SACCI: Bleak road ahead for business

Business did not experience a good holiday period and retail sales are still down in the dumps, says South African Chamber of Commerce and Industry (SACCI) economist Richard Downing.

Downing was speaking on Tuesday during the release of the December Business Confidence Index (BCI), which showed that after ticking up by 2,5 points to 86,7 in November 2008, the BCI recorded its lowest level for 2008 of 83,8 in December 2008.

Downing explains that 2008 suffered under the whip of a normal cyclical downturn that any economy experiences, the power debacle and the subprime crisis.

He adds that no good news is expected on the housing front for a year, or year-and-a-half.

He explains that because there weren’t shorter downward cycles, the economy did not correct itself and has now had to take that correction in one grasp.

The BCI is made up of 13 sub-indices, which are put into a composite index that forms the BCI.

Downing says that while seven of these are positive, they are positive at very low levels and may turn negative or neutral.

“We are seeing a sideways movement as we go along,” he said.

Downing says a worrying factor is manufacturing and exports and imports, as the real effects of international economy come through strongly.

“Quite tough trade conditions are prevailing,” he notes.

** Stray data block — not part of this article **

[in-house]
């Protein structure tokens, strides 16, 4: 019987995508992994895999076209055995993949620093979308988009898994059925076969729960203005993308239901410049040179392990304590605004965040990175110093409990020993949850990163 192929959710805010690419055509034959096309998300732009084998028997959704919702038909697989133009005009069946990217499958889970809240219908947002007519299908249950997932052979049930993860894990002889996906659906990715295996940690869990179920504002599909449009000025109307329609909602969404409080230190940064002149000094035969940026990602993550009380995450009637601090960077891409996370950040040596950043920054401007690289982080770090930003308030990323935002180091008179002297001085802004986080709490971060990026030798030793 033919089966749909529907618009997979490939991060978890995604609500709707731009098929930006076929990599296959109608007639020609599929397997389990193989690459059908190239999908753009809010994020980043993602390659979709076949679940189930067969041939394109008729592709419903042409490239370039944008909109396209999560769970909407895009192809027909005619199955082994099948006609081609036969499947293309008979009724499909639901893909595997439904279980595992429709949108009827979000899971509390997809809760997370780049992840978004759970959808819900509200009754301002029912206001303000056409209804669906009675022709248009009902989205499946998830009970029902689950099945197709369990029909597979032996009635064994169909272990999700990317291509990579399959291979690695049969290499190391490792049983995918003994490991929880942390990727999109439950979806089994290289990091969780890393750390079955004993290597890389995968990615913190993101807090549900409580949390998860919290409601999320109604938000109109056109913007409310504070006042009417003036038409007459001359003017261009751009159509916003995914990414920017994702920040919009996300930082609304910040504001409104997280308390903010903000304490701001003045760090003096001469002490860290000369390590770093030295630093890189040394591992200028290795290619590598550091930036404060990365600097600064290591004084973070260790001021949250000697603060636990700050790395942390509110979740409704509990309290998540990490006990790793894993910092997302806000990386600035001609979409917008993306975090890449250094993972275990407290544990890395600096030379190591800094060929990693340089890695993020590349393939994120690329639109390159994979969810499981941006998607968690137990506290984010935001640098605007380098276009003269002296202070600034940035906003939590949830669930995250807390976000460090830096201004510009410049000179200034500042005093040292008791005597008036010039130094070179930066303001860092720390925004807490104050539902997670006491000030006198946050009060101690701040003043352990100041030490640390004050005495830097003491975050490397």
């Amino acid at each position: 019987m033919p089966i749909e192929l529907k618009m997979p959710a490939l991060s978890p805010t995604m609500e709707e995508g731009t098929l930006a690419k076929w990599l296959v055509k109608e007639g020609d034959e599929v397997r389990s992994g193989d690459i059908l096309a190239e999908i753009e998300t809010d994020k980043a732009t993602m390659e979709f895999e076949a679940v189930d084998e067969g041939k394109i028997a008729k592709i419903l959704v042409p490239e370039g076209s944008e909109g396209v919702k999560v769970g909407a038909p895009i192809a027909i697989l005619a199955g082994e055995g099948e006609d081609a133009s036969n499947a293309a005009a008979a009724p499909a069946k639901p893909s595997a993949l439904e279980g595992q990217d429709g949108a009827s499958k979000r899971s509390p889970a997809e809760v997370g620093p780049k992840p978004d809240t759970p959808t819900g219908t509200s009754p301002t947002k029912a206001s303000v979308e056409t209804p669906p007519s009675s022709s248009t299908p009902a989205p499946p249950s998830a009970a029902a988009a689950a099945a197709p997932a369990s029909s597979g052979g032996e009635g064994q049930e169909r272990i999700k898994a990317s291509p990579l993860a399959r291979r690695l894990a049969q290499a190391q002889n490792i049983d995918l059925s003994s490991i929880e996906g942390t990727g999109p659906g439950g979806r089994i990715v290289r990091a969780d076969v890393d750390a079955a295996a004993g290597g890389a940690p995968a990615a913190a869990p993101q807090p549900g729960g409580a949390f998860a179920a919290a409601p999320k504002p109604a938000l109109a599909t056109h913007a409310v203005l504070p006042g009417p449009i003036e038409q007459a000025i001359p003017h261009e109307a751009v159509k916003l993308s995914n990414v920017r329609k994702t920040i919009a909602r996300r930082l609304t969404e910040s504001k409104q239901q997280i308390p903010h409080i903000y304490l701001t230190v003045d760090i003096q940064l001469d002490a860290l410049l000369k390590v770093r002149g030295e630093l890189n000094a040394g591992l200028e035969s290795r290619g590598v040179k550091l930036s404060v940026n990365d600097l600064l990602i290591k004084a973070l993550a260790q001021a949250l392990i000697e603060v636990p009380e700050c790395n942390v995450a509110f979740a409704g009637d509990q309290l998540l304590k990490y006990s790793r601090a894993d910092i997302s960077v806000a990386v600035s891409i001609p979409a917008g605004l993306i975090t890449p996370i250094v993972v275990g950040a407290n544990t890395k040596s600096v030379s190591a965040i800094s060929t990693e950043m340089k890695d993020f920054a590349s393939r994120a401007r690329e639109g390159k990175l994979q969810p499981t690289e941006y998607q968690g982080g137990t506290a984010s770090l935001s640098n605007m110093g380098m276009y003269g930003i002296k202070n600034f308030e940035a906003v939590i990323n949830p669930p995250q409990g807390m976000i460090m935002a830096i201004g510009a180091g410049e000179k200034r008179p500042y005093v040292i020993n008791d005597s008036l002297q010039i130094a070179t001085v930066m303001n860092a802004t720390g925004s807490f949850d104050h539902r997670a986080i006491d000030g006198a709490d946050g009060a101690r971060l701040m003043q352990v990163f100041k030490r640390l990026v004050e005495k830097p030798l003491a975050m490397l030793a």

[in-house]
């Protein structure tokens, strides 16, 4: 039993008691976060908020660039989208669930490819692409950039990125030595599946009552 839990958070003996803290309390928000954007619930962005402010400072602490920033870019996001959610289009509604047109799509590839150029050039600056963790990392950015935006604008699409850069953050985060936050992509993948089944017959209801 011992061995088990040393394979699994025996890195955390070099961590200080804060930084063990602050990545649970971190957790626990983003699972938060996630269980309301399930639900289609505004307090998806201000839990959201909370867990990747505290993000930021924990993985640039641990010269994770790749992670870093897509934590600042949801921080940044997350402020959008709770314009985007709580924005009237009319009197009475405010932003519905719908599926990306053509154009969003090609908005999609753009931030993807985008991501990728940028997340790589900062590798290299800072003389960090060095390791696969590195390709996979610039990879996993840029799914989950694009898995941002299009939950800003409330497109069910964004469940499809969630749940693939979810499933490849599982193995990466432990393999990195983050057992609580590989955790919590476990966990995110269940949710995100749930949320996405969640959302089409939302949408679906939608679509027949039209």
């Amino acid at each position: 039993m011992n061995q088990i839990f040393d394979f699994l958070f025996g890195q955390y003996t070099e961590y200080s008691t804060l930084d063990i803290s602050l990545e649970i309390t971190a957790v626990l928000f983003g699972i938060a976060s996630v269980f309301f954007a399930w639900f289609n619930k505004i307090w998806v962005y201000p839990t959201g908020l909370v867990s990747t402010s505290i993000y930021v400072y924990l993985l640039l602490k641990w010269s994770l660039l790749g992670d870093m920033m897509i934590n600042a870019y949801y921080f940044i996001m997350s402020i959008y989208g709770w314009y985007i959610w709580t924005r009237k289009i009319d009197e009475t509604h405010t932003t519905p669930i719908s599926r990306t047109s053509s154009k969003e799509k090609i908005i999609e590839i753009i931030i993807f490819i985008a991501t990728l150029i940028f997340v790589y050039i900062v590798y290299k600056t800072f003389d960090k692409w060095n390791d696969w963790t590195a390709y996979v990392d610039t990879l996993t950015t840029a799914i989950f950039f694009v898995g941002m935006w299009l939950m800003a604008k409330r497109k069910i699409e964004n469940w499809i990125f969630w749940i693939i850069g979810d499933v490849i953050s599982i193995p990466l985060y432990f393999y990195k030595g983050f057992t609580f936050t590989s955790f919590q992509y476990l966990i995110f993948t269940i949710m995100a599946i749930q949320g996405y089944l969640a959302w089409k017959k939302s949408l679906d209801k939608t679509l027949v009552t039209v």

Downing also sees a very tight road ahead on share prices, with the weak rand another negative factor to be weighed.

He says for 2009, South Africa will be doing well if it can achieve 1,5% GDP growth.

He warns that there is the possibility of negative growth in the first two quarters, which would indicate a technical recession, but that he prefers not to look purely at such technical indicators.

He highlights that some sectors in South Africa are already suffering recession.

Misplaced belief
Downing was also speaking on the release of SACCI’s Business Environment Review and Forecast 2008/09, which highlights that the belief that the world economy might be rescued in part by Brazil, Russia, India, China “appears misplaced” as all four countries have lowered their growth expectations from those made in 2008.

The report also pours cold water on expectations that economic growth as projected in the last Medium Term Budget Policy Statement of 3% can be achieved.

It says that a recent poll by the Economist Intelligence Unit gives a less optimistic figure of 2%. This is set against the World Bank’s baseline forecast for world growth in 2009 of 1%.

“The domestic economy is likely to feel the continued effects of depressed market conditions that have led to retrenchments,” says the report.

Notably, the report concludes that while some central bank forecasts see inflation below the 6% upper band range for the months ahead, it is not a view shared by the majority of respondents to a SACCI survey.—I-Net Bridge

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